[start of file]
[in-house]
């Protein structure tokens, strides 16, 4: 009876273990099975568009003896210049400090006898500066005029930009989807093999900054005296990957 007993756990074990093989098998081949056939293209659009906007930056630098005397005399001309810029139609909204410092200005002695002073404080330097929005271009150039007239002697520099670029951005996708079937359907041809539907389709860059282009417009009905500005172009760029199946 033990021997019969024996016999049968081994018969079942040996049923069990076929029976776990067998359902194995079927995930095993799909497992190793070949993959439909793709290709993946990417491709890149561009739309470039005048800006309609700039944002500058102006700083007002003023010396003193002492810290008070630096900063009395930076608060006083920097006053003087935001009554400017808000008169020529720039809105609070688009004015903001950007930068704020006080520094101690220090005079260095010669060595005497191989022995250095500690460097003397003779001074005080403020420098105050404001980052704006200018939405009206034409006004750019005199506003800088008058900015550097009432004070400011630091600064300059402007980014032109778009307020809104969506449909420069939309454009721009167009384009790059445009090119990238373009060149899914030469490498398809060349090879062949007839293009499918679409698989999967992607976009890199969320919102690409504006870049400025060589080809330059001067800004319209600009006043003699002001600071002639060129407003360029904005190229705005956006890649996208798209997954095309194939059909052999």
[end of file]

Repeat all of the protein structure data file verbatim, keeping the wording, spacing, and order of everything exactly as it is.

[in-house]
């Protein structure tokens, strides 16, 4: 009876273990099975568009003896210049400090006898500066005029930009989807093999900054005296990957 007993756990074990093989098998081949056939293209659009906007930056630098005397005399001309810029139609909204410092200005002695002073404080330097929005271009150039007239002697520099670029951005996708079937359907041809539907389709860059282009417009009905500005172009760029199946 033990021997019969024996016999049968081994018969079942040996049923069990076929029976776990067998359902194995079927995930095993799909497992190793070949993959439909793709290709993946990417491709890149561009739309470039005048800006309609700039944002500058102006700083007002003023010396003193002492810290008070630096900063009395930076608060006083920097006053003087935001009554400017808000008169020529720039809105609070688009004015903001950007930068704020006080520094101690220090005079260095010669060595005497191989022995250095500690460097003397003779001074005080403020420098105050404001980052704006200018939405009206034409006004750019005199506003800088008058900015550097009432004070400011630091600064300059402007980014032109778009307020809104969506449909420069939309454009721009167009384009790059445009090119990238373009060149899914030469490498398809060349090879062949007839293009499918679409698989999967992607976009890199969320919102690409504006870049400025060589080809330059001067800004319209600009006043003699002001600071002639060129407003360029904005190229705005956006890649996208798209997954095309194939059909052999």